Headspace is essentially the distance from the boldface to the part of the chamber that restricts a cartridge from moving forward after it is chambered. Depending on the weapon, the headspace will be either on the shoulder of the chamber or in the forward portion of a case rim. Headspace is important because it allows firearm manufacturers to ensure their chambers are long enough to accommodate all potential cartridges that may be loaded into a specific gun.
Some Henry Long Ranger users have reported headspace problems. If headspace is too short, cartridges might not feed into batteries correctly. If headspace is too long, cartridges could be subject to unwanted deformation or other firing problems.
How to Fix It
You’ll be most likely to run into headspace problems with your Henry Long Ranger if you load your own refurbished ammo. Therefore, the best way to fix this problem is to ensure that your bullet and case combination is aligned with the center of the bore as accurately as possible. Generally, the more centered you can make your cartridge, the more accuracy you’ll see when you pull the trigger.
However, you can also try to reduce bolt wear and tear by using only manufactured ammo. Alternatively, send your rifle to a knowledgeable gunsmith to get the bolt replaced with a new, coated variety that will result in fewer mechanical issues.
Inconsistent or Large Shot Groups
Last but not least, some Henry Long Ranger users have noted that shot groups can be inconsistent or larger than expected. In other words, the shots don’t quite hit the mark every time!
At some level, this is an unavoidable part of using a lever action rifle. Despite its smoothness and ease of use, the Henry Long Ranger is still a lever action rifle, which requires you to move the rifle a bit each time you chamber a new cartridge. Therefore, some barrel deviation is expected.
However, the Henry Long Ranger’s barrel heats up fairly fast compared to what you may be used to, particularly if you shoot ARs or other weapon platforms frequently. On top of that, if your Long Ranger was preowned, you may notice that your shot groups are inconsistent when you fix a specific scope to the rifle’s top. In this case, the rifle might have been modified or balanced for a specific scope, not the optic you just fitted it with.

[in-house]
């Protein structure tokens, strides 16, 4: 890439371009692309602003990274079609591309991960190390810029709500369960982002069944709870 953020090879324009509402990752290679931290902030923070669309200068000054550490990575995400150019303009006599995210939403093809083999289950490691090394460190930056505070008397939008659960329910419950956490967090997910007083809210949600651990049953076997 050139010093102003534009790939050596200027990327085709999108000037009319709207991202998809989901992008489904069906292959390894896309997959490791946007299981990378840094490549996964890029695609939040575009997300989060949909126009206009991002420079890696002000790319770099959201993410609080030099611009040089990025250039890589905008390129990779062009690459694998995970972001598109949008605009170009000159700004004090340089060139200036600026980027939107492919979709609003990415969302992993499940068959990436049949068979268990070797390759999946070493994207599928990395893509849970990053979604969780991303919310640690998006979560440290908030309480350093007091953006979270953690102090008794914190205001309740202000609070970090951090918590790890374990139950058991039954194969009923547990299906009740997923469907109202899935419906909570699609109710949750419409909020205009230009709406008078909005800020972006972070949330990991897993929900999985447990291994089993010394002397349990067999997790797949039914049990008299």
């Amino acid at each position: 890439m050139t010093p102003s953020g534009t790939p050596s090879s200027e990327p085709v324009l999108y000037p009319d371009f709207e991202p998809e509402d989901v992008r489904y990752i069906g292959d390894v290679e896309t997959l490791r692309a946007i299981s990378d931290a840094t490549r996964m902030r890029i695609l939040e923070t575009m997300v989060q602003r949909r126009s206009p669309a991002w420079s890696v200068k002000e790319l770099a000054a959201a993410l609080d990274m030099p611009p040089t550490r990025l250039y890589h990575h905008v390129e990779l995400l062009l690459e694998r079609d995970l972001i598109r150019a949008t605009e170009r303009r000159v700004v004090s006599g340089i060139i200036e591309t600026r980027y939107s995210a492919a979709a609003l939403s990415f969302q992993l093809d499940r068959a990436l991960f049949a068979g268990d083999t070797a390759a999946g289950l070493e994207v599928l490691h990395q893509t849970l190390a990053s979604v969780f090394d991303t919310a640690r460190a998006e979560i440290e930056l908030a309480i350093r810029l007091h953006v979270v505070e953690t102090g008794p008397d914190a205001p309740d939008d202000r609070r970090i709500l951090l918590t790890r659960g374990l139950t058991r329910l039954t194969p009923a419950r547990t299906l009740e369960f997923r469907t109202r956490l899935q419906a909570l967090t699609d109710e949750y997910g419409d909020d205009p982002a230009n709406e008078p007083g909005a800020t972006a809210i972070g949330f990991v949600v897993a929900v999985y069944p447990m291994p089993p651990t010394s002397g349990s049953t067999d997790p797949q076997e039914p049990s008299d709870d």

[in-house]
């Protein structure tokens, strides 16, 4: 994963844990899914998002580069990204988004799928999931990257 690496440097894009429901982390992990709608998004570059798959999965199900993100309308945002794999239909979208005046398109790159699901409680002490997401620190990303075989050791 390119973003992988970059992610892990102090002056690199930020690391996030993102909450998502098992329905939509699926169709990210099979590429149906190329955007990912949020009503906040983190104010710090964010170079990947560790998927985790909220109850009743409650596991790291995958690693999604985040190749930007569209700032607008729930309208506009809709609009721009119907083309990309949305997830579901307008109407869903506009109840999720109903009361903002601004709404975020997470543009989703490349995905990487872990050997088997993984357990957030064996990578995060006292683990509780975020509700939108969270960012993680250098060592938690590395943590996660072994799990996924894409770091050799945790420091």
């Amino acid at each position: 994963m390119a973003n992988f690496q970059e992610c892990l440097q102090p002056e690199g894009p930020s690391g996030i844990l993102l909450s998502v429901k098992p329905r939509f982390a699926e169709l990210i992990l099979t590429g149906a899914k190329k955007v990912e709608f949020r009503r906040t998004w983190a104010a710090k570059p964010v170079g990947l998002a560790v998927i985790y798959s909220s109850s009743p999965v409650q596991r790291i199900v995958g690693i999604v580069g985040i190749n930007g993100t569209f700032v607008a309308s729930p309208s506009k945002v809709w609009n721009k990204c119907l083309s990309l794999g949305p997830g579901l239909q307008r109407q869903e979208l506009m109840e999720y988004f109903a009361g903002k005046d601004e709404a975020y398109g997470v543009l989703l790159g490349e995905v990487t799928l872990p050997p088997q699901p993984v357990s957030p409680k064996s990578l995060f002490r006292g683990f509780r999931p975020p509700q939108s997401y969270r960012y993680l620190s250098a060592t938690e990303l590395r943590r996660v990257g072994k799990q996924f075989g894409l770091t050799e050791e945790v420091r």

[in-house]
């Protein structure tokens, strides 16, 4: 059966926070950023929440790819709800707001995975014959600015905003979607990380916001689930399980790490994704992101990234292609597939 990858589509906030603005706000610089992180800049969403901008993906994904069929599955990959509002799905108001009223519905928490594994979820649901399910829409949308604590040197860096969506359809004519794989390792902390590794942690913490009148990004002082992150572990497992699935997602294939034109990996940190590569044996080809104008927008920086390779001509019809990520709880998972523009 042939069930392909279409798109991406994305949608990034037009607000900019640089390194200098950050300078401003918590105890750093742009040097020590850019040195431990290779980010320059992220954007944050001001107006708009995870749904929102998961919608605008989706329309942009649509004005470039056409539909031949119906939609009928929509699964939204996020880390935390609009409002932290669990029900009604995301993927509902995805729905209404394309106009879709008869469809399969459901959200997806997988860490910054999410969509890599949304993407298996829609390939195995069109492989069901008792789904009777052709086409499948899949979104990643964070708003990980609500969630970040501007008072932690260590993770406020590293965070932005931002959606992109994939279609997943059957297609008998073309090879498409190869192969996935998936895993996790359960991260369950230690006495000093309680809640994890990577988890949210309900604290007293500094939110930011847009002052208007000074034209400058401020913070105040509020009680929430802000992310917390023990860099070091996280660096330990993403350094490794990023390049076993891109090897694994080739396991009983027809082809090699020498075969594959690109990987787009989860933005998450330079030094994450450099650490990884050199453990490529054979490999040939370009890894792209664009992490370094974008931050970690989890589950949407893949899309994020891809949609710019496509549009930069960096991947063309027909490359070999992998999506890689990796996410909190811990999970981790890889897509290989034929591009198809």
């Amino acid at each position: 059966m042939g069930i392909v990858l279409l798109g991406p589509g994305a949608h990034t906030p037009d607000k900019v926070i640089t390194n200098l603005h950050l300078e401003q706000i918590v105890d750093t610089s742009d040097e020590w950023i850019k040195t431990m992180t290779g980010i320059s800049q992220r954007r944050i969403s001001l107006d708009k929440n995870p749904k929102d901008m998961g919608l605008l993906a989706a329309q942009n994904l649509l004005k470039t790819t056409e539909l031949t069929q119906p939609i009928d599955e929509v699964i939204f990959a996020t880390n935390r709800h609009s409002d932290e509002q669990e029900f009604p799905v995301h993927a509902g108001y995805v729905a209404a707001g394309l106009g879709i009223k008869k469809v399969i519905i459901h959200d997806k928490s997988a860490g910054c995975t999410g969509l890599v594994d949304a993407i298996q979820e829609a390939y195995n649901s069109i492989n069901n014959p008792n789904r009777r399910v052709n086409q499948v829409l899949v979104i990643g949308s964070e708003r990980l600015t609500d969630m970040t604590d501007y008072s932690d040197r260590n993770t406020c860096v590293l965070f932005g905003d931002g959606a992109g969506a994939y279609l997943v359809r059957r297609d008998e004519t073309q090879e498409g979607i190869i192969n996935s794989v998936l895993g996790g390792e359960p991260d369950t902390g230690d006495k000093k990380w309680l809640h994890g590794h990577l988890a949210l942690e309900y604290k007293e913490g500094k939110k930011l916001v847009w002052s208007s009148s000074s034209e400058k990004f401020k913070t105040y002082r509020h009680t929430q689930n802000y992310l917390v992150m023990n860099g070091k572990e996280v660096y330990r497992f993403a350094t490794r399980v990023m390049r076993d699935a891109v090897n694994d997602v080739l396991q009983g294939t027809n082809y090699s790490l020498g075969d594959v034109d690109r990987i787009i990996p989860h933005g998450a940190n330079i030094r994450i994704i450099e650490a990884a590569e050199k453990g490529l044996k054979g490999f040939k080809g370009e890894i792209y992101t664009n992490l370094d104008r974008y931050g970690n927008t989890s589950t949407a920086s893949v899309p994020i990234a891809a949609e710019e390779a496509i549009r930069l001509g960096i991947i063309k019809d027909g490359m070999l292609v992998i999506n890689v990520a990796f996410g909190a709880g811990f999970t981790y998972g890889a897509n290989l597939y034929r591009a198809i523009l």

How to Fix It
Fixing inconsistent shot groups is mostly a matter of patience. Take your time between shots so the barrel doesn’t heat up, and be sure to properly calibrate your rifle and any scope you mount atop it. Furthermore, practice very smooth, consistent trigger pulls and lever action reloads, particularly if you haven’t used a lever action rifle before.
As you can see, the Henry Long Ranger might run into several mechanical problems over your time with it. But with the right know-how and a little gunsmithing gusto, you can fix up your weapon and get back to the shooting range or your next hunt with confidence restored in your rifle.
Growing up, John loved learning about the components of firearms and what makes them work, which still intrigues him to this day. He’s a very outdoorsy person, and he loves fishing, hunting, and skeet shooting. He is a firm believer in the Second Amendment and the right to bear arms.